UFC 181’s Alex White the face of new autism kickboxing therapy program
Long before he was a UFC featherweight, Alex White (10-1) was a bullied child, who had trouble communicating with or even looking directly at other people. After accidentally drinking gasoline as a toddler, the small-town Missouri native had his vocal chords burned and was left with a speech impediment.
When he discovered MMA and began training, he was effectively homeless, with little self-esteem and not many prospects for the future. Training with Joe Worden and learning to fight helped transform White’s mind, body and life.
"Martial arts and fighting gave me the confidence in myself to look people in the eye, do something with my life and have goals," White told FOX Sports before his UFC debut last spring.
So, it’s little wonder that, heading into his UFC 181 showdown against Clay Collard (13-5), "The Spartan" chose to be the face of a new kickboxing therapy program for children with Autism, led by his coach in Missouri. Earlier this year, Worden was asked by the Fighting for Autism organization to start up the first ever kickboxing therapy camp for autistic children, and it’s been a big success so far according to the coach.
"Alex is a great spokesman because, even though he’s not autistic, he knows what it’s like to be bullied. When he has his accident, he was left with a speech impediment, and was bullied," Worden said.
"You know how kids are — they try to find the weakest link to pick on. These kids on the spectrum, that’s who they bully, oftentimes. They don’t know how to take care of themselves, and they are an easy target. Alex knows what that’s like. He’s battled bullying and takes it to heart. He likes to take care of kids and they look up to him."
Alex knows what that’s like. He’s battled bullying and takes it to heart
— Joe Worden
The classes, pairing children ages seven to twelve with their parents, is free to participants. Worden tells FOX Sports that adjusting the classes to the students’ special needs was challenging, but the group is seeing early success and it has been quite rewarding.
"It was kind of difficult to start with because children with autism have a lot of sensory issues, and they get overwhelmed really easy. Also, they have trouble crossing their center line, sometimes. So, when we had them throw punches at pads, it was a challenge for many of them to cross their right hand to their left side," he details.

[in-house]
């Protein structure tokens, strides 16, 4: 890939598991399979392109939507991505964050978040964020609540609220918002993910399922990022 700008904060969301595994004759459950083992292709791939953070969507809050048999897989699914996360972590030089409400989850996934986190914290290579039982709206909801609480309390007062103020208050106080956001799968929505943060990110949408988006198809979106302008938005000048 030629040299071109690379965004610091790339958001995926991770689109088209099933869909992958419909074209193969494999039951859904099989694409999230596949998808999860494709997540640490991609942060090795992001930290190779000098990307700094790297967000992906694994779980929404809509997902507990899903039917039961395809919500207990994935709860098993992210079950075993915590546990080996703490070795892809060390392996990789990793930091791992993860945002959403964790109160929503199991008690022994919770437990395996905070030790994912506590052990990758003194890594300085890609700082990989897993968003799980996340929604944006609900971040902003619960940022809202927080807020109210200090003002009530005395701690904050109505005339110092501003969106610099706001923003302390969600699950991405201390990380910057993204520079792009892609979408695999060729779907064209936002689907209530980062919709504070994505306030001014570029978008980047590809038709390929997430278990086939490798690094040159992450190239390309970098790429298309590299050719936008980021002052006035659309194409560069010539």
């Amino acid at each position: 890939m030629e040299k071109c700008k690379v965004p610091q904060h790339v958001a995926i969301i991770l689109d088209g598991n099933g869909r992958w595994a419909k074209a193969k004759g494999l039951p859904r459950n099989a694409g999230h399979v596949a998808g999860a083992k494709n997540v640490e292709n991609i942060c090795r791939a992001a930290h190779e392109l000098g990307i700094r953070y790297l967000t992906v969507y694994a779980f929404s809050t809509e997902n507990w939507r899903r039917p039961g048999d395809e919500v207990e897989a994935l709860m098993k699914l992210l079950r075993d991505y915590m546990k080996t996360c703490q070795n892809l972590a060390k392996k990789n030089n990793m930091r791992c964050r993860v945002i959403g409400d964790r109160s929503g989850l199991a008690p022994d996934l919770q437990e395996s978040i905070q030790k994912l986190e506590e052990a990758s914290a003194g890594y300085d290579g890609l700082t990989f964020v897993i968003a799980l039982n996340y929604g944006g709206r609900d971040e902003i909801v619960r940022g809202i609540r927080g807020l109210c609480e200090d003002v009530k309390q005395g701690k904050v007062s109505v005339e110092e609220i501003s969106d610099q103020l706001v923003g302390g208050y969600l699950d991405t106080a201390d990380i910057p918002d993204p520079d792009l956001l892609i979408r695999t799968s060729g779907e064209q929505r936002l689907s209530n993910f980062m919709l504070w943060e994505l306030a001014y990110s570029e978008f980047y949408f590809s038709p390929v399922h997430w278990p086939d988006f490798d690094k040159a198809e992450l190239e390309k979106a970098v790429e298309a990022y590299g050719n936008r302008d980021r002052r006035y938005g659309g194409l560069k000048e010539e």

"But we broke it down real simple and included the parents as mitt holders so the children had that comfort level with their partners. It’s been wonderful to see because there are some kids who we’re told never spoke to strangers who are now having fun, smiling and even talking. At the end of a second class, one student walked past me with his dad and he said, "fun!" The father told me, ‘you have no idea what a big deal that was, for him to talk to you.’ It’s so rewarding."
Worden says that he and his wife’s kickboxing therapy classes have averaged about fifteen to twenty students per class, and that the Fighting for Autism organization has expressed interest in expanding the program. It would make an already busy year even more hectic for the Farmington, MO coach.
He’s coaching a team of kickboxers for a new television pilot, cornering White this Saturday at UFC 181, and bringing along several more UFC prospects.
As for his top pupil, the inspiring 26 year-old, Worden says that they’ve been working hard to rebound from a July loss, this week against Collard. Alex White has always been tough and hard-hitting, but now Worden hopes to have him be more well-rounded.
"We really concentrated on turning Alex into a complete mixed martial artist," Worden said.
"We knew he had hands and could bang with anybody. He got into a pissing contest on the feet in his last fight because he thought, ‘no one has ever beaten me on the feet, and he’s not going to.’ But you know what, we had two fights in a row in the UFC where we took it on two weeks’ notice. This time, we’ve had six weeks. So, we’ve really been working on wrestling, take downs and controlling the fight.
"Collard is a tough guy. He’s only been put away once, by Max Holloway, who is also tough. So, hopefully we are going to go out there and mix it up."